Knowing these media outlets, there are connections that can be made with the stories being read. Activities can be implemented that go along with a scene or lesson in the story, or there can be a film that was made based on the book that can be compared and contrasted with the original text to deepen the meaning of the story. If there is a certain topic that the students appear to be more interested in, then take some time to implement that into your plans. Keeping the students’ curiosity vibrant will make engaging them easier. In the long run, it may not be so easy for you in planning, but it will be worth the extra effort seeing students engaged and succeeding.
One also has to remember that a story does not just have to be fiction, it can also be non-fiction. We are each writing a story just by living our lives. Stories can be short or long, the length does not matter, what does is the connections that can be built from sharing stories. These connections can strengthen a community, they can provide guidance, give an explanation to how things work, or just provide entertainment.
If one reads then one can understand the meaning of the letters, but one is also making one’s brain work in using its imagination to create images from the text. With reading, one can travel to a different world without moving. This is true of writing the story, watching a film or television show, so I should not limit it to reading. These forms of media provide an escape from the everyday life to one in which anything is possible (to create and imagine).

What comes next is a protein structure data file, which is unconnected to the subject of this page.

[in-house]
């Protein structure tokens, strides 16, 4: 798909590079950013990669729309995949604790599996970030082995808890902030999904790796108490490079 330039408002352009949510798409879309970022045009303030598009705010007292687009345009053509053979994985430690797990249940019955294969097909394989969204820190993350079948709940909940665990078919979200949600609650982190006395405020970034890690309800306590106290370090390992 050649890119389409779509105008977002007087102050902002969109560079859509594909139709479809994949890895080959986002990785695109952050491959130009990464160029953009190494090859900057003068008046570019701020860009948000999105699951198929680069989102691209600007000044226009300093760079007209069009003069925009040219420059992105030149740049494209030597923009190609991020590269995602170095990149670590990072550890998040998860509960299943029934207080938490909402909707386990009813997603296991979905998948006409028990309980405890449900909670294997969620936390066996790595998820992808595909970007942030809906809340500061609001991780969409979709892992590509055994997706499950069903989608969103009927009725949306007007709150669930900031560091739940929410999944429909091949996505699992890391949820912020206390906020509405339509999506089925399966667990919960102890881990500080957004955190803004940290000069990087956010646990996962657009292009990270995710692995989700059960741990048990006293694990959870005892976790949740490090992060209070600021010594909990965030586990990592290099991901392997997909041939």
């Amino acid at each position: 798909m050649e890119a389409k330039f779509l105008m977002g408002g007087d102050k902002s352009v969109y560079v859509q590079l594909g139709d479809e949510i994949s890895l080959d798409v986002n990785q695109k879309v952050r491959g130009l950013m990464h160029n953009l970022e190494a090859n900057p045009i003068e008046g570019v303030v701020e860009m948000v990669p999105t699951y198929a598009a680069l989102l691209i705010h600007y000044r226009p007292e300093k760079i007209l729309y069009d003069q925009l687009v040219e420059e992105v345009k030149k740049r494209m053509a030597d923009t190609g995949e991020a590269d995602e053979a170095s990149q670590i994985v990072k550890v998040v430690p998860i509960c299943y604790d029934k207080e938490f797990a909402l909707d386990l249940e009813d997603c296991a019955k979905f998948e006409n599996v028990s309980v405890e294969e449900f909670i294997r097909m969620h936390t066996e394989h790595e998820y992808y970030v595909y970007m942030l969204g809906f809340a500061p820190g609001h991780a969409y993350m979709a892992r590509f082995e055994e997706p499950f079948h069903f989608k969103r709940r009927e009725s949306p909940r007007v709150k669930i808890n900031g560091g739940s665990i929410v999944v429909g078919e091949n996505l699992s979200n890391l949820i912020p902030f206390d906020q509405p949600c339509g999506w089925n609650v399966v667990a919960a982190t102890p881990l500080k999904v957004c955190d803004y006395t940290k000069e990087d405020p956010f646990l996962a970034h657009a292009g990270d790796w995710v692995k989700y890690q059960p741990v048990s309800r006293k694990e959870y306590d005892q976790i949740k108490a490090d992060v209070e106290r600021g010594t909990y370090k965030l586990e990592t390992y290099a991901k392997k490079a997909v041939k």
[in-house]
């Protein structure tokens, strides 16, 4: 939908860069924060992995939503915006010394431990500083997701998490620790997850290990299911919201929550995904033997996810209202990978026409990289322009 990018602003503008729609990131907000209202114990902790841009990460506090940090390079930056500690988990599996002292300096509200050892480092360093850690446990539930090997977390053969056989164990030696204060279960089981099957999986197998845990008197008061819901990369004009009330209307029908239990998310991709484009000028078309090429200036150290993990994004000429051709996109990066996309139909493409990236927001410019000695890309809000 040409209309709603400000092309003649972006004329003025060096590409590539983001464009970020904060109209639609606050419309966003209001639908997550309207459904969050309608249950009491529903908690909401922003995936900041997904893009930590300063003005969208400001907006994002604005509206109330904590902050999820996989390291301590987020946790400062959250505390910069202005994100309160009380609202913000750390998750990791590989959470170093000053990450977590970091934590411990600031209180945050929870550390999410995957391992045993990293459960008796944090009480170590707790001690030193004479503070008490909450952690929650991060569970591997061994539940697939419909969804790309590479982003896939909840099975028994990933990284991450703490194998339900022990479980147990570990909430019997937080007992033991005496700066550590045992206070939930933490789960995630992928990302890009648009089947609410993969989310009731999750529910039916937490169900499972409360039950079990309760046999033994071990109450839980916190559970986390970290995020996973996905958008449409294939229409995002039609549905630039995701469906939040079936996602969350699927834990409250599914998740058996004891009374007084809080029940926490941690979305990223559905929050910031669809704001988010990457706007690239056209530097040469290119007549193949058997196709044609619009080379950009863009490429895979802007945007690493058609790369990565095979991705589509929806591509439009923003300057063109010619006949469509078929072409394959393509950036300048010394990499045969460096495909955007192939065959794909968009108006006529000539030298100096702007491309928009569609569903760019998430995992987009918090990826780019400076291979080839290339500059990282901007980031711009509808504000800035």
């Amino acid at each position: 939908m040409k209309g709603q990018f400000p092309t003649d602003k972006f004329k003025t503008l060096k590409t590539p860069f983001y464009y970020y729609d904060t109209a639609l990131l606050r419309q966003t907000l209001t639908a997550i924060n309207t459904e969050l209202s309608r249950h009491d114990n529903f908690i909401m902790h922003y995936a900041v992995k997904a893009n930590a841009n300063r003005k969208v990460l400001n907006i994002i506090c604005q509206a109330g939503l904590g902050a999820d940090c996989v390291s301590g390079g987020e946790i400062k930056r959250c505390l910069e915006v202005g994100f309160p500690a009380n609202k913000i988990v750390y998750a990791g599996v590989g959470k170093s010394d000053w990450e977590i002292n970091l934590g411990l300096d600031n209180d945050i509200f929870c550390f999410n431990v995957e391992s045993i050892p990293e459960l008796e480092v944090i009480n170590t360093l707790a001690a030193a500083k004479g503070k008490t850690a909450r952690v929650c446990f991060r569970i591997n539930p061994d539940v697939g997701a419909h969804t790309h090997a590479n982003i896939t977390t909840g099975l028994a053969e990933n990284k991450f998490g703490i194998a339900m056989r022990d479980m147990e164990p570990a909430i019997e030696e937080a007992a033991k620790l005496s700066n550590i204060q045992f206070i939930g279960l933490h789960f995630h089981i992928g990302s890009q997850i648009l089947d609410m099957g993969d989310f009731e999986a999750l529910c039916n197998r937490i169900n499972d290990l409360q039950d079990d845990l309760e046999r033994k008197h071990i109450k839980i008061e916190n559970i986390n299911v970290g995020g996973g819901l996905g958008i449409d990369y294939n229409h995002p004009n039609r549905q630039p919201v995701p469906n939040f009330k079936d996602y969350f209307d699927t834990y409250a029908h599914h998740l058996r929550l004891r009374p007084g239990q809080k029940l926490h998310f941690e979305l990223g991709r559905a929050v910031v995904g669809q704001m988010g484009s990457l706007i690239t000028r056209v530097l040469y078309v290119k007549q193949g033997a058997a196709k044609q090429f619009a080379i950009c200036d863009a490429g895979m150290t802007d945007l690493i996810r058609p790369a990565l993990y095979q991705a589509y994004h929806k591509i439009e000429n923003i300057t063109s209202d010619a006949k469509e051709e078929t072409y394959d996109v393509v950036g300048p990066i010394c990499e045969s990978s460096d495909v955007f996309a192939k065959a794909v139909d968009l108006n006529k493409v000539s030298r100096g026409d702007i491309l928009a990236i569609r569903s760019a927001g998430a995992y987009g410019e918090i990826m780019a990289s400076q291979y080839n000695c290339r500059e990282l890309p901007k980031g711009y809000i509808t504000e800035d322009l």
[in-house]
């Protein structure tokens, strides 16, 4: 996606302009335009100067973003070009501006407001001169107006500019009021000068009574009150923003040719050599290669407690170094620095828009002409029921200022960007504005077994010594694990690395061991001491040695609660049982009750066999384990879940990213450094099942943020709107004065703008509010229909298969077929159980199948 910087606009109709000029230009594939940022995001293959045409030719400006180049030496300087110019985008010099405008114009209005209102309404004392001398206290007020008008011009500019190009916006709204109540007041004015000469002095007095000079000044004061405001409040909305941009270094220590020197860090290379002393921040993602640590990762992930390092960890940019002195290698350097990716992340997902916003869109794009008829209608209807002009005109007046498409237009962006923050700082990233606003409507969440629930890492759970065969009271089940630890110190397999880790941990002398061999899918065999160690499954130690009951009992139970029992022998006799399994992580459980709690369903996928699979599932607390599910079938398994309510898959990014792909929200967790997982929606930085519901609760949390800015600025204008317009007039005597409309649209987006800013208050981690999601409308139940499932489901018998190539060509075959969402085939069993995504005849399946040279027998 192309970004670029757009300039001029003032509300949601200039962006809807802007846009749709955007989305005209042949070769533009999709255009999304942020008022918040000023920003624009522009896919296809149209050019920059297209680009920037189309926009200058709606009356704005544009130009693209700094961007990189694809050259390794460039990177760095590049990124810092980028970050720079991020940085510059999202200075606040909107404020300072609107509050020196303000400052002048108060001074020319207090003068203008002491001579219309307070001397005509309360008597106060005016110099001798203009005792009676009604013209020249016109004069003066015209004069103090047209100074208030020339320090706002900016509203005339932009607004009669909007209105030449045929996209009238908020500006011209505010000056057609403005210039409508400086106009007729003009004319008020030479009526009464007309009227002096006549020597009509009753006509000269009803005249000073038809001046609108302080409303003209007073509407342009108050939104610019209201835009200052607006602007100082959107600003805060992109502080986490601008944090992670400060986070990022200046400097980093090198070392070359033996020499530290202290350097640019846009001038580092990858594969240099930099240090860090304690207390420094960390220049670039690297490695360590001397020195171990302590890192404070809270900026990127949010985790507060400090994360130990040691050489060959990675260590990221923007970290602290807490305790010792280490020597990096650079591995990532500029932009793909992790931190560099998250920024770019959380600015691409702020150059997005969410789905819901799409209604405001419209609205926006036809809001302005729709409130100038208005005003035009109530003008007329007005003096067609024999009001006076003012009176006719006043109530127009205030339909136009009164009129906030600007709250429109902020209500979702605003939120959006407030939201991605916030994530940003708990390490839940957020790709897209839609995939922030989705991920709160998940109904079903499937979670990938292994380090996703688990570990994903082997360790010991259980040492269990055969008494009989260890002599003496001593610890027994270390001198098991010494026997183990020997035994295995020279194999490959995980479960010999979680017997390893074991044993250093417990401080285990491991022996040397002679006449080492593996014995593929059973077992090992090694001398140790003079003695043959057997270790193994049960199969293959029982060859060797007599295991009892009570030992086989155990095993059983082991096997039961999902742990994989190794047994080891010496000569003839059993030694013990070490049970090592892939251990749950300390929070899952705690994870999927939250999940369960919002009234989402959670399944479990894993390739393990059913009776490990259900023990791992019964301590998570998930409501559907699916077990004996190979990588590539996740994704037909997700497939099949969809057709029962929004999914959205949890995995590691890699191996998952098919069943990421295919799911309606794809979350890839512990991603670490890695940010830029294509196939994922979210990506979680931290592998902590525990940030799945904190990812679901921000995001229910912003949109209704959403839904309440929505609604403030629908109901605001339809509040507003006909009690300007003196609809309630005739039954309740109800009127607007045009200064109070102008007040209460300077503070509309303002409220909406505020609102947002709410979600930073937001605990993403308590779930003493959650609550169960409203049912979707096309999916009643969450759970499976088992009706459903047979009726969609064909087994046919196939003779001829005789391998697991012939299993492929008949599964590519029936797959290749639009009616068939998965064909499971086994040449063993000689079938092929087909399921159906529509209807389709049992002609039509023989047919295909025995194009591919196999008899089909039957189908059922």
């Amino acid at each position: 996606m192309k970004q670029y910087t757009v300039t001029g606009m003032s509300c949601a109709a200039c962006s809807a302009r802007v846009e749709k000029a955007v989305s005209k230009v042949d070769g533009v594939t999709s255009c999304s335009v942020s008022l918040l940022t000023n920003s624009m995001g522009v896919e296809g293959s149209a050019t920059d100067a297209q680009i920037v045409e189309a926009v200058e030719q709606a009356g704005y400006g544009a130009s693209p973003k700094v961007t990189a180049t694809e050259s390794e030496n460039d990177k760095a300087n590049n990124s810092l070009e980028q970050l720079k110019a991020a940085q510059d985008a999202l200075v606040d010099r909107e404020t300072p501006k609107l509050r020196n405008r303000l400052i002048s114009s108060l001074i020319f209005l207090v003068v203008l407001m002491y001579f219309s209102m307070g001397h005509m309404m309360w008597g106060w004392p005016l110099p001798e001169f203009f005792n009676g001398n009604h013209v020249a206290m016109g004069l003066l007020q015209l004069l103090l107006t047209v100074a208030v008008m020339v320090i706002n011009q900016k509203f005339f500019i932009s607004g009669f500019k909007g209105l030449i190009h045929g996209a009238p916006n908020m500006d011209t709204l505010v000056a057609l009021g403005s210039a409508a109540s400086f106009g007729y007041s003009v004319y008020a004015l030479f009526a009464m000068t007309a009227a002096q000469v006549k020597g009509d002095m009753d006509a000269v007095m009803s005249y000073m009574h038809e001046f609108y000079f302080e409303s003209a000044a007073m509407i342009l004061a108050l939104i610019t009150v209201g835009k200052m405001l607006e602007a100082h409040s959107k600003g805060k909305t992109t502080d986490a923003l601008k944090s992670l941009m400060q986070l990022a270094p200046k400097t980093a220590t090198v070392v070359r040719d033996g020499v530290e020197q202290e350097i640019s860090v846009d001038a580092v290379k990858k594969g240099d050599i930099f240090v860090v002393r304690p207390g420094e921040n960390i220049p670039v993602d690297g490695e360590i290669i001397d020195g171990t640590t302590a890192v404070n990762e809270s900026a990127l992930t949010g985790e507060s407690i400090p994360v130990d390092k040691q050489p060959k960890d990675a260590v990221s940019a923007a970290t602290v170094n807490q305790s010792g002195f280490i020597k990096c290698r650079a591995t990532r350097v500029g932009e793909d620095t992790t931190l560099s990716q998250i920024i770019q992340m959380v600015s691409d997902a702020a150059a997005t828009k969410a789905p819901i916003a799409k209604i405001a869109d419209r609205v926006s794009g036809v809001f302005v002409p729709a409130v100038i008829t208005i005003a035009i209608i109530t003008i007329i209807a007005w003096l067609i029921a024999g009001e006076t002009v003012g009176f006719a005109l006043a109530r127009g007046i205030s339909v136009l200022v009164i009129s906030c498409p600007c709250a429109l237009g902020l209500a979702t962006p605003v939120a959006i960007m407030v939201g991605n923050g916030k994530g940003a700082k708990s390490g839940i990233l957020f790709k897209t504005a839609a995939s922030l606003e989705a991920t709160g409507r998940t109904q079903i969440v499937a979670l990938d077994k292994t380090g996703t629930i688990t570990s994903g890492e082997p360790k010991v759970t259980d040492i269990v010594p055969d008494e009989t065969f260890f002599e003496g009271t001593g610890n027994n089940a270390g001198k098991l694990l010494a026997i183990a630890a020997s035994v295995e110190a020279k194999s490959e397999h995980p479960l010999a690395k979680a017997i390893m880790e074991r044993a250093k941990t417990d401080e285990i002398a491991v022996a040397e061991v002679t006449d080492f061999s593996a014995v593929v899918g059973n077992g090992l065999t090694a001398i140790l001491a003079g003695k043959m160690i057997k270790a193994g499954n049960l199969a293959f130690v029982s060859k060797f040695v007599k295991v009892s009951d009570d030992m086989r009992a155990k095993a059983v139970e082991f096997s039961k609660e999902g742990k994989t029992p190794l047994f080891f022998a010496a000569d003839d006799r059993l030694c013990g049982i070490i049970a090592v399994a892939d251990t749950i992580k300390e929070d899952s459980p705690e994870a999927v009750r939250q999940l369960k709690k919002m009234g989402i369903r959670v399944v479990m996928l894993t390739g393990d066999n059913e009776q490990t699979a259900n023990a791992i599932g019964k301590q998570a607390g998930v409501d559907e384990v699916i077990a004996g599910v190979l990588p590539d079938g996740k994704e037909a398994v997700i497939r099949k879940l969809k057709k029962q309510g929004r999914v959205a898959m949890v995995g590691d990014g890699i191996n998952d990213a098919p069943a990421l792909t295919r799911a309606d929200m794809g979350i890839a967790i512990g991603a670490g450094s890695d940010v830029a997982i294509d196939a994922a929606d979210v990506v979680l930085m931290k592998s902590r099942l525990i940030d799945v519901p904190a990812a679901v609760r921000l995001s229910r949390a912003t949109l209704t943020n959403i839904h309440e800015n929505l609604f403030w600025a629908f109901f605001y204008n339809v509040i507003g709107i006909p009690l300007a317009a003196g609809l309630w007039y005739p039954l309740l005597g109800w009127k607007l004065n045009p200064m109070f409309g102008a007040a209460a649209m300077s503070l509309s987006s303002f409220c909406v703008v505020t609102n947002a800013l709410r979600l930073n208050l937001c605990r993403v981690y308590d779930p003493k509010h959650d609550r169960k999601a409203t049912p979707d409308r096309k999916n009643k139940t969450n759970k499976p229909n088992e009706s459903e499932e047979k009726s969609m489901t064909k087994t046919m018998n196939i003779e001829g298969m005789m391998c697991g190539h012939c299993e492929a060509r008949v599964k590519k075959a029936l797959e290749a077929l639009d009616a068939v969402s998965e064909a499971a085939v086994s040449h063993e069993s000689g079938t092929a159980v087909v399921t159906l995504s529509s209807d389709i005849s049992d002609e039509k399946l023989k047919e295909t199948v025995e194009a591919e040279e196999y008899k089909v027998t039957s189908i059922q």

Encourage the students to read by having a library in the classroom – it does not have to be a huge area, a simple bookshelf (short enough for students to reach all the shelves) with books of varying lengths and levels will do. Make the reading as relevant as it can to encourage the connections with their lives to deepen the passion of reading. Introduce new books every so often. Like it was mentioned by Donalyn Miller and Susan Kelley in Reading in the Wild, spice the excitement of the new book by having a lottery to see who will be the first student to read the book. A fair method so anyone interested in the book has a chance to read it. Something else may be to present awards after reading certain amount of books. Most importantly, share your passion of reading with the students. Provide class time for reading independently, with groups or as a class. My suggestion if doing independent reading would be to read a book yourself while they read theirs. When reading aloud, have props once in a while and use voice imitations to make it fun and not monotone. This will keep the students engaged and in anticipation of what will happen next. Be sure to switch the length and topics of the books so that all the students will have something to relate to every so often and the books will not drag out too long that the students will lose interest (Miller & Kelley).